In an interview she said, “I actually thought I’d just write a song for this second book and not include any other songs as I’m a mom of three now and the days are busy and full. I kept thinking, ‘I’m not sure I have time or margin to write another kids record.’ So I prayed. I told God, ‘If you want me to write another kids EP, I need You to make it really clear!’— that very night, my producer Nathan Dugger emailed me two different song ideas that I loved. I forget what’s true a lot of days, but songs get stuck in my head.”

Holcomb's nominated project debuted earlier this year at No. 4 on Billboard Children's Album chart, No. 1 Release on the iTunes Children's chart and the No. 1 Top-Selling Children's album on Amazon. Sing: Remembering Songs is a companion piece to her best-selling children's book, Don't Forget To Remember (B&H Publishing Group), which was a No. 1 New Release in Christian Children's Books on Amazon. The album is a beautiful, scripture rooted, children's project that she wrote inspired by God's word and His love for all of His children. -JesusFreakHideout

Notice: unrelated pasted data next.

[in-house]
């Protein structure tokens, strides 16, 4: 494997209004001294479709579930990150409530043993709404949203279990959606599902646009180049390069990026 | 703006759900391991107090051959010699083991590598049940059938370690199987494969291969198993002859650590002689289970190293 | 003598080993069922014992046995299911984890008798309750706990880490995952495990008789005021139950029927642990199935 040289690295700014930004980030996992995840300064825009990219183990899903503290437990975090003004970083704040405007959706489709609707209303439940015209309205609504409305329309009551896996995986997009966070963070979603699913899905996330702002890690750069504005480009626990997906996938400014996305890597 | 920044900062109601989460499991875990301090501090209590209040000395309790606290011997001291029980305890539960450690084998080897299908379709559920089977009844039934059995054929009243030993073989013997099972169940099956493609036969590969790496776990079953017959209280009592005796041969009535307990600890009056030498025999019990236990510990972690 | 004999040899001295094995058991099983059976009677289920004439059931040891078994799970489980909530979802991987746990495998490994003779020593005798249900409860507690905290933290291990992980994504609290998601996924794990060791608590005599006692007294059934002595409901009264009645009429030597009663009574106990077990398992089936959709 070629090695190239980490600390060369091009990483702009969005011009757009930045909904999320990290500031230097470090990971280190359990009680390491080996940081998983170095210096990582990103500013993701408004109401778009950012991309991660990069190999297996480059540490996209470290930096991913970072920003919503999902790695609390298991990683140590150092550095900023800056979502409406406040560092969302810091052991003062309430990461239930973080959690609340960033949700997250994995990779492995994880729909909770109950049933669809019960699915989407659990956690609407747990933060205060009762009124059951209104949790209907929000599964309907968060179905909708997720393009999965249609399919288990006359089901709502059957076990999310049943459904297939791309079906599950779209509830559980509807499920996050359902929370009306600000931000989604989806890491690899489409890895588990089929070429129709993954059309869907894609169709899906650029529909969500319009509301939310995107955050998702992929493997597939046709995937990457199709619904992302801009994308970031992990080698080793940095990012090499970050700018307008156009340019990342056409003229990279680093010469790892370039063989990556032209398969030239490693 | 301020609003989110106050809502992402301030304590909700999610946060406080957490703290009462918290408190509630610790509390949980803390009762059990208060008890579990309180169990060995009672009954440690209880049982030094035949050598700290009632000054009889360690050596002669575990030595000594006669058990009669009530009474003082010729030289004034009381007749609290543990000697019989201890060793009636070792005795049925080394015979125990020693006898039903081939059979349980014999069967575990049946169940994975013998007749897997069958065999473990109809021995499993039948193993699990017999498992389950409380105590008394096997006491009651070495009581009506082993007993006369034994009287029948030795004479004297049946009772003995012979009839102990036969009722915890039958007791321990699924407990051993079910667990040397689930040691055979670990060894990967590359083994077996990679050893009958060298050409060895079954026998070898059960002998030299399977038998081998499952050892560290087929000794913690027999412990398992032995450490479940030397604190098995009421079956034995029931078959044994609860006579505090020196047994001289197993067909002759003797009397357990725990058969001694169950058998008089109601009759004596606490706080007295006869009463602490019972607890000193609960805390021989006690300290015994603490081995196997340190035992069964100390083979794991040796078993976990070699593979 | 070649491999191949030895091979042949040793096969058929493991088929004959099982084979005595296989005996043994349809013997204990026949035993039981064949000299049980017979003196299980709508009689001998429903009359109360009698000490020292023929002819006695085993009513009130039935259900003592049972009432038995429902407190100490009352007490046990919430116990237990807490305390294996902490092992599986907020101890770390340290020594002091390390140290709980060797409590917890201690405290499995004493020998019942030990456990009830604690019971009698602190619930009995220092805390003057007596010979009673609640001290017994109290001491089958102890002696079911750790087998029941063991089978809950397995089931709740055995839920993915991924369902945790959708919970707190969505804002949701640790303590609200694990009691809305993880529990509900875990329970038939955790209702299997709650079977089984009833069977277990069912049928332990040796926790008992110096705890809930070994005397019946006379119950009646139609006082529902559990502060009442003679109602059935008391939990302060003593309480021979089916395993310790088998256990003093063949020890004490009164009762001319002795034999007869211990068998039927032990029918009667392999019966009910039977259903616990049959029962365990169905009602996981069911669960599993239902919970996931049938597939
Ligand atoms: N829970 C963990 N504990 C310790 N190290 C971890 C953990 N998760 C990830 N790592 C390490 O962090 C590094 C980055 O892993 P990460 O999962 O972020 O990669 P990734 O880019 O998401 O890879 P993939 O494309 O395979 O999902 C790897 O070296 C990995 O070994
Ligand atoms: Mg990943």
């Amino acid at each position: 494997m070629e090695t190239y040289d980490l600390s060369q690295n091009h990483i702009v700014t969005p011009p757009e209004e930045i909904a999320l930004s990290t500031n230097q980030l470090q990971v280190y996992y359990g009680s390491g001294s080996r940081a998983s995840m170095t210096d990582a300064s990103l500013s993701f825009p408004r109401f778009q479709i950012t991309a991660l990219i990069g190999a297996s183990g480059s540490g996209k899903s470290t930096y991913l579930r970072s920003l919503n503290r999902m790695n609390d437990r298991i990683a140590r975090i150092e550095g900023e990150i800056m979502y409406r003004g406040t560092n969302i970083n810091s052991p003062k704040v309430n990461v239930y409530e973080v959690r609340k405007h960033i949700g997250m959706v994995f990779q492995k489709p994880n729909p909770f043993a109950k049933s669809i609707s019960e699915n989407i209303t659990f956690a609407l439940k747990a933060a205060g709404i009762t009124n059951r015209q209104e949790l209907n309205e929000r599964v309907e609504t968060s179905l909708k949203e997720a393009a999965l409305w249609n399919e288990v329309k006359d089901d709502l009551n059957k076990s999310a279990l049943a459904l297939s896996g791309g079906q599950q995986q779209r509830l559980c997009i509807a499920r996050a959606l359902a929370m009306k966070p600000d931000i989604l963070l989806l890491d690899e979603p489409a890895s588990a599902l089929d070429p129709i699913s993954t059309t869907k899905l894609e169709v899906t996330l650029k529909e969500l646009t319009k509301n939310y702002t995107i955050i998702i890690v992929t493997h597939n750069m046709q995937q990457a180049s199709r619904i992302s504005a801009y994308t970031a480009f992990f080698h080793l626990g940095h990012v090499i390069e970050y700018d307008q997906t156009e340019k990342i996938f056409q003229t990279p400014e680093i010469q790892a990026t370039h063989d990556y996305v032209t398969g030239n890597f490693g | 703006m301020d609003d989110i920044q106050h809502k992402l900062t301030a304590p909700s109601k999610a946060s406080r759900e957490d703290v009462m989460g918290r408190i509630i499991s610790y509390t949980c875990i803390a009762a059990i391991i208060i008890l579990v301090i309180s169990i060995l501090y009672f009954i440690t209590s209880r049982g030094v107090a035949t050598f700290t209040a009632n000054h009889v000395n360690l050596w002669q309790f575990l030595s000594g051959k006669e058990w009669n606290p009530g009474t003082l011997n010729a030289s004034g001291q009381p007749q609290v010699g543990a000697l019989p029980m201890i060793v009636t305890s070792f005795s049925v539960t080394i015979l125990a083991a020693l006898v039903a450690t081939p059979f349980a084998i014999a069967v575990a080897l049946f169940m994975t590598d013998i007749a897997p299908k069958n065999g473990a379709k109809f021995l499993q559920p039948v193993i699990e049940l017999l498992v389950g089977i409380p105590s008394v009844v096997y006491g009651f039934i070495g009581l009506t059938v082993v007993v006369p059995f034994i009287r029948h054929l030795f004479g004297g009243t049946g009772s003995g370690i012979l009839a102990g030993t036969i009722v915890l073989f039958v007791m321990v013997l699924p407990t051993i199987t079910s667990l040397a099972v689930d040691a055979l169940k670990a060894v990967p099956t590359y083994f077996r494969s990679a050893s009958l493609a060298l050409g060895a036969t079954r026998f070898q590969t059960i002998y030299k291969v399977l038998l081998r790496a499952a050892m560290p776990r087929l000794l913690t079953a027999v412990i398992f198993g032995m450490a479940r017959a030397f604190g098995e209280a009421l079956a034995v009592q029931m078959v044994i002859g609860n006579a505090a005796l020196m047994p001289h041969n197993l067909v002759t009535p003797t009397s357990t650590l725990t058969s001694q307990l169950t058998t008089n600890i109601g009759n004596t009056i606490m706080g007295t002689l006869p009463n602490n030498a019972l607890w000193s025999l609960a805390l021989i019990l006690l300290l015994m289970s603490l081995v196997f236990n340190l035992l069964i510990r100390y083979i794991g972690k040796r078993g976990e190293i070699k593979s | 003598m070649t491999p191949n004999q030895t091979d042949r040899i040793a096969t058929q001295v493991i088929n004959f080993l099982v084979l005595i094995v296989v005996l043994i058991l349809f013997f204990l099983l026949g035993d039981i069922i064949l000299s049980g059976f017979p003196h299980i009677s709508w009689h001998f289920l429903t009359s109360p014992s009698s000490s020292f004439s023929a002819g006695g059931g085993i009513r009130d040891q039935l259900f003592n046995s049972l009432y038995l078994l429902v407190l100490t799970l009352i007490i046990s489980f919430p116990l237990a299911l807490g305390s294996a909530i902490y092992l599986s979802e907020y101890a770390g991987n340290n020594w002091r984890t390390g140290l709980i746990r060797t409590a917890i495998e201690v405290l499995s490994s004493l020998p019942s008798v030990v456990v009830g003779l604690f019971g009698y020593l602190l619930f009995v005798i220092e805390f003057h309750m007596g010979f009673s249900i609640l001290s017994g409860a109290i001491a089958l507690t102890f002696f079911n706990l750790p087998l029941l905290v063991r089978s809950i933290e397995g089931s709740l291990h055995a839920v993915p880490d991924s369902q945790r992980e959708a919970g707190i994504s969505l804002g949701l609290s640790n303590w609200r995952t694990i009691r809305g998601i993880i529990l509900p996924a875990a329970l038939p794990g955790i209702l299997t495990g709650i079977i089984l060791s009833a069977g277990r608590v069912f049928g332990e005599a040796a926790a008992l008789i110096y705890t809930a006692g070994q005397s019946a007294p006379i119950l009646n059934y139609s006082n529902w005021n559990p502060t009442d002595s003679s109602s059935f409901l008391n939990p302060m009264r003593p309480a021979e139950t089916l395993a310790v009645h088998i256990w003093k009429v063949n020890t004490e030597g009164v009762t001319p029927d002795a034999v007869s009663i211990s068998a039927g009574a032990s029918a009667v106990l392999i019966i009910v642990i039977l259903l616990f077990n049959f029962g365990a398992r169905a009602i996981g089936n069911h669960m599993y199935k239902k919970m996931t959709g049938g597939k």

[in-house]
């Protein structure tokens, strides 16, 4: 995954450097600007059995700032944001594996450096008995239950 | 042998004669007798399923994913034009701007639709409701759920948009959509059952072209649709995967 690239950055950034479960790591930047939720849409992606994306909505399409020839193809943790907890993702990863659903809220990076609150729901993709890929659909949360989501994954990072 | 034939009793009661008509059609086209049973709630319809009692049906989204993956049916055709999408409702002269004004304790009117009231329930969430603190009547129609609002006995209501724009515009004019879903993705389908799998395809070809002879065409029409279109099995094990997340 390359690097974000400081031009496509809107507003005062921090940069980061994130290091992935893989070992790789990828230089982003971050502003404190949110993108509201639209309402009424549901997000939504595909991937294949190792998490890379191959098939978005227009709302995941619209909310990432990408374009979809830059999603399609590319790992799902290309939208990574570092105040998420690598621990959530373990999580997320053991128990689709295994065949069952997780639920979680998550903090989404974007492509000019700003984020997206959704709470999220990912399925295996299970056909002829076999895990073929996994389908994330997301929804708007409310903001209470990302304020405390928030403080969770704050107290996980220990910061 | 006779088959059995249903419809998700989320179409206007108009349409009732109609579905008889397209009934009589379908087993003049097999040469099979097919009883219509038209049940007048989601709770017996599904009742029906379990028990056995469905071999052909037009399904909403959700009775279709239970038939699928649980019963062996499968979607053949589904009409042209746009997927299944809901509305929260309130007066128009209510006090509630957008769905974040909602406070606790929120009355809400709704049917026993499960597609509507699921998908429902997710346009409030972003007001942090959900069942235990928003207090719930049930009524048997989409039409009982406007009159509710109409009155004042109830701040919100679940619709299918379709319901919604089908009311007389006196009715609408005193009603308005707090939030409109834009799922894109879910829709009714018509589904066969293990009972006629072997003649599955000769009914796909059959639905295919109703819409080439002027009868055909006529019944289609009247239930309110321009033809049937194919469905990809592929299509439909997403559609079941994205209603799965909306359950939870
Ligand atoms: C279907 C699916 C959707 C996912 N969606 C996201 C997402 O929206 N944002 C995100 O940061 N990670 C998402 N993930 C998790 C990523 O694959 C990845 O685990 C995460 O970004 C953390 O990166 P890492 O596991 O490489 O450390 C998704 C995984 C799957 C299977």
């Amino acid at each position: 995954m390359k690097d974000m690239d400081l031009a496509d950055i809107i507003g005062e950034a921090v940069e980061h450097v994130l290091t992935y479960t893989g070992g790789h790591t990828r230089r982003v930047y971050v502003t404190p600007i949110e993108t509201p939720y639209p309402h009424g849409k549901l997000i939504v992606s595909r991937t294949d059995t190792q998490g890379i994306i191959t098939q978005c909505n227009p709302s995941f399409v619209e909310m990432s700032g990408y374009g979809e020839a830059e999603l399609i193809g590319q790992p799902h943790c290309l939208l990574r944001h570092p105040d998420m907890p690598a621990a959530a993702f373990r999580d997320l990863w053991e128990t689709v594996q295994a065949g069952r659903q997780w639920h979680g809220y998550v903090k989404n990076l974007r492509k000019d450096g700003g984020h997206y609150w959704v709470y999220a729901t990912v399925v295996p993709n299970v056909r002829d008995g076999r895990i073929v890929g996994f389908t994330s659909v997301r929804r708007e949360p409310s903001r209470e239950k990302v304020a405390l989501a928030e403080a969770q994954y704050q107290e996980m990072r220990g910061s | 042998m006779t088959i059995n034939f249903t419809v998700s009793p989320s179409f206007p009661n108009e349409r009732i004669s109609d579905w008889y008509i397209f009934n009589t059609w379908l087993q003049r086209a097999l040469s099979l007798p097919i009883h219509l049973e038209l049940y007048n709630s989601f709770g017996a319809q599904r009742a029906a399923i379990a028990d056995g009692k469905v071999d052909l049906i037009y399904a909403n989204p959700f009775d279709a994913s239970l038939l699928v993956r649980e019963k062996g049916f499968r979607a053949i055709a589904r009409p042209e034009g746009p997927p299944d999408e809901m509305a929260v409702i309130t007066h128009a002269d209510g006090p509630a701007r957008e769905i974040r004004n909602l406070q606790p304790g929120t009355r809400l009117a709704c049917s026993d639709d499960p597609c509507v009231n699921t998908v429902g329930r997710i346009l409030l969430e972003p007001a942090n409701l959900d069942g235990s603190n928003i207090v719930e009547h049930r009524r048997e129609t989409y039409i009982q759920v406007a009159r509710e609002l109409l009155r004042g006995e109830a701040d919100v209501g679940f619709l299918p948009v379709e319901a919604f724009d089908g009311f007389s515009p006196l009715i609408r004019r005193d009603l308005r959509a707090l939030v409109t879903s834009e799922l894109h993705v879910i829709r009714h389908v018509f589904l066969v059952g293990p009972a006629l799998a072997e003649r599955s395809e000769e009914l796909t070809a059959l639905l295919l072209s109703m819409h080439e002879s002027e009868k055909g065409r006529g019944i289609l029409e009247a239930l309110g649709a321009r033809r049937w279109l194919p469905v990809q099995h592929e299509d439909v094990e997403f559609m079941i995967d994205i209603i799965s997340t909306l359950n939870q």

14. People of the Earth: Hope Is Here

Listen: Spotify

Review: This group of musicians based out of Kentucky and Tennessee provides what I hope is a good alternative to Elevation, Hillsong, and bands of the like. Their sound is energetic and very congregational in its composition -- so all you music leaders out there may want to check out their resources.